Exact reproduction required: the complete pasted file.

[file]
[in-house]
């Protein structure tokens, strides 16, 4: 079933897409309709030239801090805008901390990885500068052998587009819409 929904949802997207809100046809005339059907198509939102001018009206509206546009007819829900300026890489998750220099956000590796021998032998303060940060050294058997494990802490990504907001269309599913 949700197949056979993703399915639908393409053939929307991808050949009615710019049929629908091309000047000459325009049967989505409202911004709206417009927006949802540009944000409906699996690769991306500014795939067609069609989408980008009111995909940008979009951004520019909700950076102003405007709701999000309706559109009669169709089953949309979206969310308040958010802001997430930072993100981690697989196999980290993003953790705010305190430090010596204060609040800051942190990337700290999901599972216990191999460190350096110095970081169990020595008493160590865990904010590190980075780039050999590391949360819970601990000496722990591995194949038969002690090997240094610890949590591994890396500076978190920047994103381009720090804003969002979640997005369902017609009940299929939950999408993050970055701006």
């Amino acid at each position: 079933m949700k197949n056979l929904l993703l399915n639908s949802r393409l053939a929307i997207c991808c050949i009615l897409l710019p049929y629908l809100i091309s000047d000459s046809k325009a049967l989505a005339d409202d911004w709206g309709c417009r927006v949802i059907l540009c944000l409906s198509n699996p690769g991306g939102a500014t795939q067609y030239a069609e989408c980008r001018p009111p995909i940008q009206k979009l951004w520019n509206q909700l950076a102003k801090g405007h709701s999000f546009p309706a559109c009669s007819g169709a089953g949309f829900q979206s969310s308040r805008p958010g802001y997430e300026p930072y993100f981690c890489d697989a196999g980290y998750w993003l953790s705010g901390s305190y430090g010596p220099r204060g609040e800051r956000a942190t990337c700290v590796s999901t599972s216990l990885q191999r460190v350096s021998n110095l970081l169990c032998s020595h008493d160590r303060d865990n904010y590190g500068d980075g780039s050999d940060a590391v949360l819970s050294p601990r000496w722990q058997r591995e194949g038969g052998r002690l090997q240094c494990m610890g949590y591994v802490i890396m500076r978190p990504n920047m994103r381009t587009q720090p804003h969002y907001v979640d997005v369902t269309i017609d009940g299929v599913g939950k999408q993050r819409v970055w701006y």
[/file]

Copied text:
[in-house]
């Protein structure tokens, strides 16, 4: 079933897409309709030239801090805008901390990885500068052998587009819409 929904949802997207809100046809005339059907198509939102001018009206509206546009007819829900300026890489998750220099956000590796021998032998303060940060050294058997494990802490990504907001269309599913 949700197949056979993703399915639908393409053939929307991808050949009615710019049929629908091309000047000459325009049967989505409202911004709206417009927006949802540009944000409906699996690769991306500014795939067609069609989408980008009111995909940008979009951004520019909700950076102003405007709701999000309706559109009669169709089953949309979206969310308040958010802001997430930072993100981690697989196999980290993003953790705010305190430090010596204060609040800051942190990337700290999901599972216990191999460190350096110095970081169990020595008493160590865990904010590190980075780039050999590391949360819970601990000496722990591995194949038969002690090997240094610890949590591994890396500076978190920047994103381009720090804003969002979640997005369902017609009940299929939950999408993050970055701006």
């Amino acid at each position: 079933m949700k197949n056979l929904l993703l399915n639908s949802r393409l053939a929307i997207c991808c050949i009615l897409l710019p049929y629908l809100i091309s000047d000459s046809k325009a049967l989505a005339d409202d911004w709206g309709c417009r927006v949802i059907l540009c944000l409906s198509n699996p690769g991306g939102a500014t795939q067609y030239a069609e989408c980008r001018p009111p995909i940008q009206k979009l951004w520019n509206q909700l950076a102003k801090g405007h709701s999000f546009p309706a559109c009669s007819g169709a089953g949309f829900q979206s969310s308040r805008p958010g802001y997430e300026p930072y993100f981690c890489d697989a196999g980290y998750w993003l953790s705010g901390s305190y430090g010596p220099r204060g609040e800051r956000a942190t990337c700290v590796s999901t599972s216990l990885q191999r460190v350096s021998n110095l970081l169990c032998s020595h008493d160590r303060d865990n904010y590190g500068d980075g780039s050999d940060a590391v949360l819970s050294p601990r000496w722990q058997r591995e194949g038969g052998r002690l090997q240094c494990m610890g949590y591994v802490i890396m500076r978190p990504n920047m994103r381009t587009q720090p804003h969002y907001v979640d997005v369902t269309i017609d009940g299929v599913g939950k999408q993050r819409v970055w701006y």